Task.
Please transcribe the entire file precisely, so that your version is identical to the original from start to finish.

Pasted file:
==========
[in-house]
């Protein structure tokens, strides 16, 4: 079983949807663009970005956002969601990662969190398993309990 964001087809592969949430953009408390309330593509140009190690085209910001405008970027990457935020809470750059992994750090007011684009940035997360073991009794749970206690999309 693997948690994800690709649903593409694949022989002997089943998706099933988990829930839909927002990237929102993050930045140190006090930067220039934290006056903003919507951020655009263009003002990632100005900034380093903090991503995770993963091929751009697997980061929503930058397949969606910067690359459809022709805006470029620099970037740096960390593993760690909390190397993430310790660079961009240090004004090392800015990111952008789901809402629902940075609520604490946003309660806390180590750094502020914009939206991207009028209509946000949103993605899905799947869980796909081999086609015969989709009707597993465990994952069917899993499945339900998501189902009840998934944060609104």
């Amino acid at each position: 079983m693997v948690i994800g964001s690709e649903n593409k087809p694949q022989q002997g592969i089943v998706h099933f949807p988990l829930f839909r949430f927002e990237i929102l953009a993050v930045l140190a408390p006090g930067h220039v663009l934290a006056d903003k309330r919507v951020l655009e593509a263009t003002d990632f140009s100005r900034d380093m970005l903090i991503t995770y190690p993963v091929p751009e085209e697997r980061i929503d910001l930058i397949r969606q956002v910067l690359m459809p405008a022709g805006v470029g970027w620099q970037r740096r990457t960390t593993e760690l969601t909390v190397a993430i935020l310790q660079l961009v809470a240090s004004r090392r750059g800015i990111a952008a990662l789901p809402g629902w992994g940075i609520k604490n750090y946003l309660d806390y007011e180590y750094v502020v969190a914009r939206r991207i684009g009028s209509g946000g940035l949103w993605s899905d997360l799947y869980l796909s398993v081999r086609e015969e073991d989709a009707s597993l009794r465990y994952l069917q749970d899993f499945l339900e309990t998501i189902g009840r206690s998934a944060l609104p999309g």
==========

[in-house]
């Protein structure tokens, strides 16, 4: 079983949807663009970005956002969601990662969190398993309990 964001087809592969949430953009408390309330593509140009190690085209910001405008970027990457935020809470750059992994750090007011684009940035997360073991009794749970206690999309 693997948690994800690709649903593409694949022989002997089943998706099933988990829930839909927002990237929102993050930045140190006090930067220039934290006056903003919507951020655009263009003002990632100005900034380093903090991503995770993963091929751009697997980061929503930058397949969606910067690359459809022709805006470029620099970037740096960390593993760690909390190397993430310790660079961009240090004004090392800015990111952008789901809402629902940075609520604490946003309660806390180590750094502020914009939206991207009028209509946000949103993605899905799947869980796909081999086609015969989709009707597993465990994952069917899993499945339900998501189902009840998934944060609104």
């Amino acid at each position: 079983m693997v948690i994800g964001s690709e649903n593409k087809p694949q022989q002997g592969i089943v998706h099933f949807p988990l829930f839909r949430f927002e990237i929102l953009a993050v930045l140190a408390p006090g930067h220039v663009l934290a006056d903003k309330r919507v951020l655009e593509a263009t003002d990632f140009s100005r900034d380093m970005l903090i991503t995770y190690p993963v091929p751009e085209e697997r980061i929503d910001l930058i397949r969606q956002v910067l690359m459809p405008a022709g805006v470029g970027w620099q970037r740096r990457t960390t593993e760690l969601t909390v190397a993430i935020l310790q660079l961009v809470a240090s004004r090392r750059g800015i990111a952008a990662l789901p809402g629902w992994g940075i609520k604490n750090y946003l309660d806390y007011e180590y750094v502020v969190a914009r939206r991207i684009g009028s209509g946000g940035l949103w993605s899905d997360l799947y869980l796909s398993v081999r086609e015969e073991d989709a009707s597993l009794r465990y994952l069917q749970d899993f499945l339900e309990t998501i189902g009840r206690s998934a944060l609104p999309g």